James Schlesinger has a great piece on global warming in today’s WSJ:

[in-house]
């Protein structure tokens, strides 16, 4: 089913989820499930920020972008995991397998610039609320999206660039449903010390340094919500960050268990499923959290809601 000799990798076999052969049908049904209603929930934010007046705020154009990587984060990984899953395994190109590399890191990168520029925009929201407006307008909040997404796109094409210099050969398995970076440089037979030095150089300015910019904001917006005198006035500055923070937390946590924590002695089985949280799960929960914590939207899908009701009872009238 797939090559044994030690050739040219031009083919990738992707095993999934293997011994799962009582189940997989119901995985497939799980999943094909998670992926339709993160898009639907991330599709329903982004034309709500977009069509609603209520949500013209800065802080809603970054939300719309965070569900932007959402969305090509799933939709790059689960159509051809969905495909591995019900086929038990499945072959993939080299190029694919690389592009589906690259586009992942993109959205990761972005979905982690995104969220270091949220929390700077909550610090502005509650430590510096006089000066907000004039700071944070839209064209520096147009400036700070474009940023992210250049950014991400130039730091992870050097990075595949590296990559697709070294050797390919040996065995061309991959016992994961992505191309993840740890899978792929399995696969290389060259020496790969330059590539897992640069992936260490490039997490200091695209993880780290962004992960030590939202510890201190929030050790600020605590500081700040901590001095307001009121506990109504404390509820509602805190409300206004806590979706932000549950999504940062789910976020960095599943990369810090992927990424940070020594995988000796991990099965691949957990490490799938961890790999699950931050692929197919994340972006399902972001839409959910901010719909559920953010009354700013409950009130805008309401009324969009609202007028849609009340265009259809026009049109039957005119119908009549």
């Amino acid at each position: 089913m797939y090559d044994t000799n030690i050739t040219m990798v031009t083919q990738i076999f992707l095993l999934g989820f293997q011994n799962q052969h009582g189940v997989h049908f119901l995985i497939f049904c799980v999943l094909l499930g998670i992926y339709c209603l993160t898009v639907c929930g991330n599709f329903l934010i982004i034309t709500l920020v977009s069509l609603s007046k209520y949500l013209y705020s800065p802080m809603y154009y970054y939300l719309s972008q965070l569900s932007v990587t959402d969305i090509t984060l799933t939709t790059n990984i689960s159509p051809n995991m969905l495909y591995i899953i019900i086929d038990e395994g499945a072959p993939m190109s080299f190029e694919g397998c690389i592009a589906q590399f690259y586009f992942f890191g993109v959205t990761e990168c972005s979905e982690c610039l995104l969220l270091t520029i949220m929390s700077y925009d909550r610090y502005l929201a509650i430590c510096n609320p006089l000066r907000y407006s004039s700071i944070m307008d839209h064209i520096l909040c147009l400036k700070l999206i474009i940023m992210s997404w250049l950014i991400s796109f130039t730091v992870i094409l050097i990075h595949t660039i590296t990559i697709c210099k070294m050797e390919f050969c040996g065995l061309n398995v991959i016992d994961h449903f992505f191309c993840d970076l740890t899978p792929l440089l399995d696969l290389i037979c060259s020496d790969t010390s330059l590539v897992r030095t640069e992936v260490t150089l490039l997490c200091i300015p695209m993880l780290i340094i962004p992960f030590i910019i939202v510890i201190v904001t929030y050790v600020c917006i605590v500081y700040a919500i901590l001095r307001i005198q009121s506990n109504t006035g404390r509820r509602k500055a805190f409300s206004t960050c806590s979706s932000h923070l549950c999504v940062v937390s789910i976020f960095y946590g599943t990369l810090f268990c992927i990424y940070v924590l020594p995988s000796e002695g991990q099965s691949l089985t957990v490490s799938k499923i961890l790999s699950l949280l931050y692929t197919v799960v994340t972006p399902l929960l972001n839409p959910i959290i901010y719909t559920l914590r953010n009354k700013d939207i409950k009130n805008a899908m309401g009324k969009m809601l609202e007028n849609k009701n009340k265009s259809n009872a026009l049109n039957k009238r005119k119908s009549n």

Almost unnoticed, the theology of global warming has in recent weeks suffered a number of setbacks. In referring to the theology of global warming, one is not focusing on evidence of the earth’s warming in recent decades, particularly in the Arctic, but rather on the widespread insistence that such warming is primarily a consequence of man’s activities — and that, if only we collectively had the will, we could alter our behavior and stop the warming of the planet. . . . . The issue of climate change urgently needs to be brought down from the level of theology to what we actually know. It is, of course, quite likely that the greenhouse effect has to some extent contributed to global warming — but we simply do not know to what extent. The insistence that global warming is primarily the consequence of human activity leaves scant room for variation in solar intensity or cyclical phenomena generally. Over the ages, climate has varied. Generally speaking, the Northern Hemisphere has been warming since the end of the Little Ice Age in the 17th century. Most of the global warming observed in the 20th century occurred between 1900 and 1940, when the release of greenhouse gasses was far less than later in the century. Between 1940 and 1975, temperatures fell — and scientists feared a lengthy period of global cooling. The reported rise in temperatures in recent decades has come rather suddenly — probably too suddenly given the relatively slow rise of greenhouse gases in the atmosphere. We must always bear in mind that the earth’s atmosphere remains a highly complex thermodynamic machine. Given its complexities, we need to be modest in asserting what we know. Knowledge is more than speculation.